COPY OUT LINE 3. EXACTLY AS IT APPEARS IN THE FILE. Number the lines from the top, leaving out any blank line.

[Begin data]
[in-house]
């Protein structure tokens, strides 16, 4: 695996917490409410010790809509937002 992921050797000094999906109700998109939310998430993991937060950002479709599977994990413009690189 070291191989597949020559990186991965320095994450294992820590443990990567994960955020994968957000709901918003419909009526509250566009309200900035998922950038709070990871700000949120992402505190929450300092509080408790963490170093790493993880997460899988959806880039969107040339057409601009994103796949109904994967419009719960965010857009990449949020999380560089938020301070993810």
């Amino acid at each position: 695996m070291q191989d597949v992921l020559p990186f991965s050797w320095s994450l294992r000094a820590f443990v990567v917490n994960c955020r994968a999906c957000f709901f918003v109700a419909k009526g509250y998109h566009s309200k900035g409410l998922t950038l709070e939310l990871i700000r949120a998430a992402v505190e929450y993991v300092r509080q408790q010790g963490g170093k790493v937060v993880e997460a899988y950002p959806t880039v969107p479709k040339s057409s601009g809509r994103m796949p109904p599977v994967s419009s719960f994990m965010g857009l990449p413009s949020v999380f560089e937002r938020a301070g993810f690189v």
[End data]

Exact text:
């Amino acid at each position: 695996m070291q191989d597949v992921l020559p990186f991965s050797w320095s994450l294992r000094a820590f443990v990567v917490n994960c955020r994968a999906c957000f709901f918003v109700a419909k009526g509250y998109h566009s309200k900035g409410l998922t950038l709070e939310l990871i700000r949120a998430a992402v505190e929450y993991v300092r509080q408790q010790g963490g170093k790493v937060v993880e997460a899988y950002p959806t880039v969107p479709k040339s057409s601009g809509r994103m796949p109904p599977v994967s419009s719960f994990m965010g857009l990449p413009s949020v999380f560089e937002r938020a301070g993810f690189v």